Indoor biking. If you are not in good enough shape to jump rope or do burpees, riding the stationary bike is a good option. Trouble is that most late night infomercial stationary bikes do not provide enough resistance to elevate your heart rate sufficiently. Commercial gym quality stationary bikes cost $800-$2000 and weigh 50-100 pounds. If the bike you are looking to buy is lighter than that or less expensive than that then be wary. Check out the ratings of top exercise bikes from Consumer Reports Magazine. Trouble with all these bikes is that they are expensive, heavy, and take up a lot of room. I dont have room for a stationary bike in our tiny house. A much better option for those who have a bike they use in the summer is a bike trainer. A bike trainer allows you to bicycle indoors. Again, there are a lot of useless ones out there that dont provide enough resistance to elevate your heart rate. Most of these bike trainers provide resistance by one of two methods: magnetic or hydraulic. The magnetic ones allow you to “adjust the resistance”, trouble is, you can change the resistance from very easy to easy. For most people in good shape, these magnetic resistive bike trainers do not offer sufficient rolling resistance to elevate your heart rate adequately. The hydraulic trainers, also called fluid trainers, on the other hand do not have adjustable rolling resistance … but, they virtually mimic real life riding. The slower you go, the easier it is. The faster you go, the harder it is. Regardless of how powerful you are or how out of shape, there is a speed that will work for you. Usually they say which type they are but if not, look at a picture. If the unit has cooling fins on it, then its the hydraulic type that I recommend. If it doesnt have fins or it offers “adjustable resistance” then its the magnetic type that is not recommended. The unit I have that I own and love is the Kurt Kinetic Trainer. It fits all three of the bikes I own: my road bike, mountain bike, and 29er. Its a well designed, sturdy, and high quality unit.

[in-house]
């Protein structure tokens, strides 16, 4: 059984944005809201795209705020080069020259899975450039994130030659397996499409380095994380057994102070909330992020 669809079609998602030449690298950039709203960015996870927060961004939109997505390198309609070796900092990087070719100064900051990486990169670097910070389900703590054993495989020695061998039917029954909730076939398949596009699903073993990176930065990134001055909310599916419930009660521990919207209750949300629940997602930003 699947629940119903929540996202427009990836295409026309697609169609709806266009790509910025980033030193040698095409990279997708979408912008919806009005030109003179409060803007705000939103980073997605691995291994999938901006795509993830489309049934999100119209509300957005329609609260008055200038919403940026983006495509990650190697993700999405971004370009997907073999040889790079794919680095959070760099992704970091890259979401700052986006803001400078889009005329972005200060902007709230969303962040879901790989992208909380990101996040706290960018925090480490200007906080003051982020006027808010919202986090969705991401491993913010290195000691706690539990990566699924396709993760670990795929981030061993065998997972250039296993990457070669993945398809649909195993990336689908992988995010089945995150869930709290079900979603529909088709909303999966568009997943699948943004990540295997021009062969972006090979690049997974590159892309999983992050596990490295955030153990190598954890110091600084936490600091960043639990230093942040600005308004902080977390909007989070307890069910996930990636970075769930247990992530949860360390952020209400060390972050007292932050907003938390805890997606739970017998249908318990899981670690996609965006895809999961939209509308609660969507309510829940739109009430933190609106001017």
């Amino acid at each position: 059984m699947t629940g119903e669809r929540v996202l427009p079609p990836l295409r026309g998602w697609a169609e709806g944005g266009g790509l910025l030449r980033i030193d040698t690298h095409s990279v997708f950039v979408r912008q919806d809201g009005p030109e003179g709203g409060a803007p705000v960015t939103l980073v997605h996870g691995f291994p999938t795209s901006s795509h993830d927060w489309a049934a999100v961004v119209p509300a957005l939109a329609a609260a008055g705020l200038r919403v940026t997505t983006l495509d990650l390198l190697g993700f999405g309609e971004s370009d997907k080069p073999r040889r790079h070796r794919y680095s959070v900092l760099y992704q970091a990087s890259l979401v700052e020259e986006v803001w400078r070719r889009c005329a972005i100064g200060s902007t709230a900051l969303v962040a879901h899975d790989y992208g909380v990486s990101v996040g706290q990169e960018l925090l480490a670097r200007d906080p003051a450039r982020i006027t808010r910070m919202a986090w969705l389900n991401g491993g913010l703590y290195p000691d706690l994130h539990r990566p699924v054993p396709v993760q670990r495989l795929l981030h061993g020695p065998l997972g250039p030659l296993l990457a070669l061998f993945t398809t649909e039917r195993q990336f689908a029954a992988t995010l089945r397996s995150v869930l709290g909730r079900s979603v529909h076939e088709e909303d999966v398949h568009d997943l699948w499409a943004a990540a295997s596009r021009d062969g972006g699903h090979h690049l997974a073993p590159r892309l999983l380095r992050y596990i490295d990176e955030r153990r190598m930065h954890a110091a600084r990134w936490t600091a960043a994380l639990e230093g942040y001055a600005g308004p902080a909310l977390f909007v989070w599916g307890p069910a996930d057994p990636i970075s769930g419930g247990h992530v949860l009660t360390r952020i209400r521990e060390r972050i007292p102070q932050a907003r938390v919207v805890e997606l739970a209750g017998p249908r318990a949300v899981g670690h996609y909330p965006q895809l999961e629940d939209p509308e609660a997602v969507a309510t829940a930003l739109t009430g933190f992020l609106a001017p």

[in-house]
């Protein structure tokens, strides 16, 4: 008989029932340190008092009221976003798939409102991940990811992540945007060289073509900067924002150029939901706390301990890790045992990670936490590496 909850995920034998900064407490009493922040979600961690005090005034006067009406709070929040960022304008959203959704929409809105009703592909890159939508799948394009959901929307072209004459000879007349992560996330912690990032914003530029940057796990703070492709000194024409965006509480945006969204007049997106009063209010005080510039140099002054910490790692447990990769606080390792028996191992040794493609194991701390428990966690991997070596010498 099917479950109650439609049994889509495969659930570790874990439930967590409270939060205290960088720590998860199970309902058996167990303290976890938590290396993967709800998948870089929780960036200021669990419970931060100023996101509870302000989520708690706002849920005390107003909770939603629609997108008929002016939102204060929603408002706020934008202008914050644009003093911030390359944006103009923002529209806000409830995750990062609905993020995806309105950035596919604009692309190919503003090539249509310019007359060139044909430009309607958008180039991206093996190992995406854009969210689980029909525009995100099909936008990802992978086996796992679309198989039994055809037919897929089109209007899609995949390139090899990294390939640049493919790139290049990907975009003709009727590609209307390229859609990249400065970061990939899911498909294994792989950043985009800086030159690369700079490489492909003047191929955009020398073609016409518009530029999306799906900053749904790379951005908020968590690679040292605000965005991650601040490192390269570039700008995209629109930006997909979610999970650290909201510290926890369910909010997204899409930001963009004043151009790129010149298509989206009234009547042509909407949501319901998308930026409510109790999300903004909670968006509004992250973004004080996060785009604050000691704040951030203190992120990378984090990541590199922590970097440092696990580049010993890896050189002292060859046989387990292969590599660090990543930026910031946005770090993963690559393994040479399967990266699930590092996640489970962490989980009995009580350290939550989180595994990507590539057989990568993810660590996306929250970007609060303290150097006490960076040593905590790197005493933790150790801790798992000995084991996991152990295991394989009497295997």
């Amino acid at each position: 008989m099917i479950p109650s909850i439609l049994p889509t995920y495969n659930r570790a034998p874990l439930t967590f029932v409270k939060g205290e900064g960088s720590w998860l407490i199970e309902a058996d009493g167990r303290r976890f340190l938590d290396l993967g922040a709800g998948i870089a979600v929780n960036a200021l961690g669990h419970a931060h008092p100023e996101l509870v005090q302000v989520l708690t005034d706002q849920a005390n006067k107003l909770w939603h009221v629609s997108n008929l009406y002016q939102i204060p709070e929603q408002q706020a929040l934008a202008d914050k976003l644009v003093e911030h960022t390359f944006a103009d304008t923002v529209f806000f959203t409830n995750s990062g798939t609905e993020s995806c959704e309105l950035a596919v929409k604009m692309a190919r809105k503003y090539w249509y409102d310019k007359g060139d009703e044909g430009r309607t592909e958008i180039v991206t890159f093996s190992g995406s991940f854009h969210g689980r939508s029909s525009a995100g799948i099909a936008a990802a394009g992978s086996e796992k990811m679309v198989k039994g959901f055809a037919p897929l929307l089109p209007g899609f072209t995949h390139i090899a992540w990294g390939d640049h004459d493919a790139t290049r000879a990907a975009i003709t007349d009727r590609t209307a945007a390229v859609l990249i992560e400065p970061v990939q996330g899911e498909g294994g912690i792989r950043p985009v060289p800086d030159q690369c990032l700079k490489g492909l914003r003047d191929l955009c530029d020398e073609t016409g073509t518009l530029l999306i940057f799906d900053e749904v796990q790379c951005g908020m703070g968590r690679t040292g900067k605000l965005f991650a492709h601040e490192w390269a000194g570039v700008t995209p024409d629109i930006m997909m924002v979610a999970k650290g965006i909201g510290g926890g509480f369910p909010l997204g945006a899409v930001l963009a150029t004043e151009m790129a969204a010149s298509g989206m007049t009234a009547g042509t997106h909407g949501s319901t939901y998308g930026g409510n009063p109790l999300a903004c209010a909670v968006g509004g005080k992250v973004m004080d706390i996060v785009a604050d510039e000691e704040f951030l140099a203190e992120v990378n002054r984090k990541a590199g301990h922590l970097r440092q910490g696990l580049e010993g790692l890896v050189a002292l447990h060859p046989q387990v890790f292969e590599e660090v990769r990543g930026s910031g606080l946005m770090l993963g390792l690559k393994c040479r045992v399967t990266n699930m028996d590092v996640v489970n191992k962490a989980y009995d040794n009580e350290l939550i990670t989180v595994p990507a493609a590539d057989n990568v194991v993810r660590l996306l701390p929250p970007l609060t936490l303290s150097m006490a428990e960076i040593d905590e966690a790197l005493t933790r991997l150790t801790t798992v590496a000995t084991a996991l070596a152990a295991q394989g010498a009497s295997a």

Winter Cardio Outside The Home (ice and snow)